Phoenix Sky Harbor International Airport in Arizona is one of the ten busiest airports in the world. A typical day at Sky Harbor sees 108,887 passengers arrive and depart along with 808 tons of cargo on 1,486 airplanes.
Sky Harbor has seen continuous growth since the site was first purchased by the City of Phoenix in 1935. Four terminals have been built and remodeled, and a new terminal is being planned. Support facilities including cargo terminals, fire stations, parking structures and, most recently, a rental car center have been added.
Airport operations continue 24 hours a day and while there are quiet times, security requirements never lapse. Illumination is key to operation and to security, and so lighting fixtures must remain on for extended periods of time. The dedicated Aviation Department engineers that maintain the airport facilities work hard to establish procedures that will prolong the life of their equipment and minimize outages under these grueling conditions.
The logistical requirements of their operations are enormous and department personnel count on Watt Stopper/Legrand lighting controls to facilitate their efforts. To maintain the lighting installed in millions of square feet of buildings spread over the 285-acre airport, they carefully follow lamp and ballast manufacturers’ recommendations for duty cycles, and schedule off times for as much of the lighting as possible to maximize component life.
Controlling energy usage is also a goal, but existing circuitry limits the ability to reduce lighting levels. With an eye toward conservation, the staff seeks to harness the abundant contribution of daylight available year round in this desert location.
Skybridges and other areas with large windows as well as perimeter areas of the parking structures rely, at least in part, on natural lighting whenever possible. When examining the total energy savings for the project, the picture became even rosier.
Lighting control panels and software
The airport’s scheduled control is made possible by more than 140 lighting control panels installed over 17 years throughout the complex. Many of the panels were retrofitted onto existing electrical circuits.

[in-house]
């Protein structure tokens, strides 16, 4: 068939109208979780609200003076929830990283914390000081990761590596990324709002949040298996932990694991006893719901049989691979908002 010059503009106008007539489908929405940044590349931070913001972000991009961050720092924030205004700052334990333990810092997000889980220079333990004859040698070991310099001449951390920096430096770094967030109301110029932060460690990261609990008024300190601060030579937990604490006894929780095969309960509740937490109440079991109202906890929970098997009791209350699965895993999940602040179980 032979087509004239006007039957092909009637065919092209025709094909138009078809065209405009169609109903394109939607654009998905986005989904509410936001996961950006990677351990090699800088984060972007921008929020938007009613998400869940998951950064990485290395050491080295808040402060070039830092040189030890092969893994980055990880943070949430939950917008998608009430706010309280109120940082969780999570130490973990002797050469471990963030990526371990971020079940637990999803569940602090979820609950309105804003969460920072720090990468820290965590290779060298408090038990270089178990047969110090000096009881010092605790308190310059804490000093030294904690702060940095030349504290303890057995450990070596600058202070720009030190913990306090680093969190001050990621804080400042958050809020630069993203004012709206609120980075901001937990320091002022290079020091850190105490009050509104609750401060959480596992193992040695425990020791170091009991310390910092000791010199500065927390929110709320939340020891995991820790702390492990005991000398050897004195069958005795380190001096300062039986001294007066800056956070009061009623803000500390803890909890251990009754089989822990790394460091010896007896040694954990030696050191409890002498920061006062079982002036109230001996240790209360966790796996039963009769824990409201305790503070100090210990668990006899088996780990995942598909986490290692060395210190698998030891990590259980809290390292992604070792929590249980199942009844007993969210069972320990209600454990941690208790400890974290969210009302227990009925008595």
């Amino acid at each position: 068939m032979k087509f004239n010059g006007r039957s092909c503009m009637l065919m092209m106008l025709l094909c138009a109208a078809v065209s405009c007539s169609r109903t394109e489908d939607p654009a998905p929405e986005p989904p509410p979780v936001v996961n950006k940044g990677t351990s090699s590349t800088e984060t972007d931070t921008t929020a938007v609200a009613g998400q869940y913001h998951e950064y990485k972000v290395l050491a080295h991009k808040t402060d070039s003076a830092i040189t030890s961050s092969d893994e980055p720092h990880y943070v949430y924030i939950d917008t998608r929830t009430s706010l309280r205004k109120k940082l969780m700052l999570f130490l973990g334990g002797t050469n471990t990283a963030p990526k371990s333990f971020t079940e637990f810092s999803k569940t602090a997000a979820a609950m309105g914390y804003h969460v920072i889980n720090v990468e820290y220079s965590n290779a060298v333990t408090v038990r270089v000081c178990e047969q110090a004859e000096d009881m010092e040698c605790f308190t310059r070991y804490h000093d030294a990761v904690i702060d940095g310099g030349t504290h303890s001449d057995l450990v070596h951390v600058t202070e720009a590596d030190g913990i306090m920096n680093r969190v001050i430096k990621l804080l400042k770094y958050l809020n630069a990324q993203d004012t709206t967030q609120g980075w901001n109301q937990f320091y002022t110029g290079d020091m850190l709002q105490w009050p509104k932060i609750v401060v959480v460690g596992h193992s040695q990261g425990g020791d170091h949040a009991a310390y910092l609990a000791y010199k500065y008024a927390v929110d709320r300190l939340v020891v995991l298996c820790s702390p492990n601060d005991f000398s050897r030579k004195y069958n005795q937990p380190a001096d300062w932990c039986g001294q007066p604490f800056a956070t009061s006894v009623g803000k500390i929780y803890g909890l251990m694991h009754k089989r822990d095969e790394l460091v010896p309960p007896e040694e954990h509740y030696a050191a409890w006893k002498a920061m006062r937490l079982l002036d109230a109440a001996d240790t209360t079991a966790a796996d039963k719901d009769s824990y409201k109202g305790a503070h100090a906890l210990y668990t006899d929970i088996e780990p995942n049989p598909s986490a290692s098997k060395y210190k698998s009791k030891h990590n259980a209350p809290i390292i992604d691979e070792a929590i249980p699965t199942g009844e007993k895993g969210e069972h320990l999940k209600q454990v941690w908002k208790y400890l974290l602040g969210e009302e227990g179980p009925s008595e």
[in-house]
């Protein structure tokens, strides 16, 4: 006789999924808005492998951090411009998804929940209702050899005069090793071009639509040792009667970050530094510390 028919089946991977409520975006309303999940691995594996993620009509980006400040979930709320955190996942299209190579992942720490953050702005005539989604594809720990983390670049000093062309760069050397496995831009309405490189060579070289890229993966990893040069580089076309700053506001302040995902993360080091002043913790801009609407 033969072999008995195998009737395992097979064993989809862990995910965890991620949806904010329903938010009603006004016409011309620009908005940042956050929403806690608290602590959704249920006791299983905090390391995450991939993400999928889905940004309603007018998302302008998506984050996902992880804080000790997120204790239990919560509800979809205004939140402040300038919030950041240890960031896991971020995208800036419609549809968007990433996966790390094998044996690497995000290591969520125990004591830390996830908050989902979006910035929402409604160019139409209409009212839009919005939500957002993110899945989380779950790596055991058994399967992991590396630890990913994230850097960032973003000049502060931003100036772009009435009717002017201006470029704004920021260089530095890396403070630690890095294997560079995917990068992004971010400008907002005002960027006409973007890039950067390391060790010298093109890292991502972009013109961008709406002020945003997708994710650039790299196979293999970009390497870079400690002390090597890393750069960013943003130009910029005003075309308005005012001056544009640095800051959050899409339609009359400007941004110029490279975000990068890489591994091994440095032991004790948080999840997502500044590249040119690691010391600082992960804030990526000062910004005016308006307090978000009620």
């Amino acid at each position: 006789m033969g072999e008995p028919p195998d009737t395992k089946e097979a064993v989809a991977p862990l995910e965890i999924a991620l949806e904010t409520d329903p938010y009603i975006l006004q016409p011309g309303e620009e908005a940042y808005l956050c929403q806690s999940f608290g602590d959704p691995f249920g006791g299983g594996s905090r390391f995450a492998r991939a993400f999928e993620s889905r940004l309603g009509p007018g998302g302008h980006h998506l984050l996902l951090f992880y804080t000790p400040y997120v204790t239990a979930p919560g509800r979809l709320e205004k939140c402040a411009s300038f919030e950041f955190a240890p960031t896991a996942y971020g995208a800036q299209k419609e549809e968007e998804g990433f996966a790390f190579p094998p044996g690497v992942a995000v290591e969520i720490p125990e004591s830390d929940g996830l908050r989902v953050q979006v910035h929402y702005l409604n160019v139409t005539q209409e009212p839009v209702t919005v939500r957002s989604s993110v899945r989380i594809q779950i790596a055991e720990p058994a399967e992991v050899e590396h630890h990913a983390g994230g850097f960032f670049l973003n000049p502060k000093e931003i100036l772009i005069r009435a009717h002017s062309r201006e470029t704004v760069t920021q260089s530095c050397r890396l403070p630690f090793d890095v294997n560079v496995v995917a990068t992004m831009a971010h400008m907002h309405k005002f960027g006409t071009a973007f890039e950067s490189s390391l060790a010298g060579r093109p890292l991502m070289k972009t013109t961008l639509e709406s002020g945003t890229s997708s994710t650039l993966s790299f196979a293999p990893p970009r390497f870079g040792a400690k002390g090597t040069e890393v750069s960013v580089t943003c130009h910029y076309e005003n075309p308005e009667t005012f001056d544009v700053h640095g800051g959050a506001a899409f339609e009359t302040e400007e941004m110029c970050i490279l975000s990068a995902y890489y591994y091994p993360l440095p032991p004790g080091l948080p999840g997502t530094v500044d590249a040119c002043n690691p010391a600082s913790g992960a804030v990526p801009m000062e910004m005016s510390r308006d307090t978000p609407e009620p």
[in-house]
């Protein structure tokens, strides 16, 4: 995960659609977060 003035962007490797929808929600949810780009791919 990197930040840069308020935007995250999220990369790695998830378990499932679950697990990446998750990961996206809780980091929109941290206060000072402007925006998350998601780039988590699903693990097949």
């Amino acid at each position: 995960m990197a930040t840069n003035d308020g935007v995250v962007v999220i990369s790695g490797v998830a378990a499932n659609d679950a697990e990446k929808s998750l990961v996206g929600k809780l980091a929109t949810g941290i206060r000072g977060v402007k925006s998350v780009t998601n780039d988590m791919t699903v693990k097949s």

Networked control makes the scattered panels accessible from either of two central locations and helps with the maintenance tasks in a number of ways. The Aviation Department’s User Technology Specialist responsible for the system has developed a control schedule for each area that periodically cycles the lighting off during a time that will least impact operations to extend lamp and ballast life.
He also relies on status reports from Watt Stopper/Legrand’s WinControl software to alert him of possible failures within the lighting systems. He can then dispatch a technician to check out a specific relay in a specific location if a failure is reported, saving hours of manpower that might otherwise be needed to locate problems. The ability to respond so quickly typically results in problems being addressed before occupants in the space even realize anything is wrong.”
Setting up the network
Establishing the airport network was not without challenges, primarily due to the distances involved in such a large installation, as well as certain aspects of the topology. Proper grounding has been one of the keys to success and even the oldest terminal has been retrofitted. The User Technology Specialists are extremely proud of their accomplishments with such an extensive system. They report that the software helps enormously and is rock solid. Airport engineers anticipate that adjustments will be needed whenever a new building is added due to the complexity of the many systems involved. The latest addition to the network suffered initial glitches as a result of interference from motor controls that were part of the baggage handling system. Relocating the data line to better meet the manufacturer’s specifications solved the problem.
The airport maintains its own intranet and this provides personnel with multiple ways to program and access the panels. Watt Stopper/Legrand’s WebLink, that allows authorized personnel access to all the lighting control panels from any location, is especially helpful. To ensure absolute security, the Sky Harbor panels are not accessible via the Internet.
While the primary mode of lighting control is the scheduling system, daylighting controls are integrated into this in several locations. On skybridges, photocells will override off times scheduled during the day if the daylight contribution is insufficient to properly illuminate the area.
Sky Harbor engineers also control exterior lighting using the astronomic time clock function built into every lighting control panel. With this, the off and on times for the lights automatically adjust each day relative to sunrise and sunset based on the longitude and latitude of the project site.
Recently new Watt Stopper/Legrand photocells, available either for use in interior or exterior spaces, have been added to the system. The photocells provide direct information to the lighting control panels on the levels of ambient lighting and the WinControl software incorporates this information into its calculations. All adjustments are made using the software, so the photocells never have to be accessed following installation.
Sky Harbor Aviation Department personnel have been pleased with the performance of Watt Stopper/Legrand products as well as the level of support received from the company over the years. They have also appreciated the consistency of personal contacts including the local rep firm. Watt Stopper/Legrand controls continue to serve as the basis of the design specifications for new airport construction projects.
For more information about Watt Stopper/Legrand, visit www.wattstopper.com.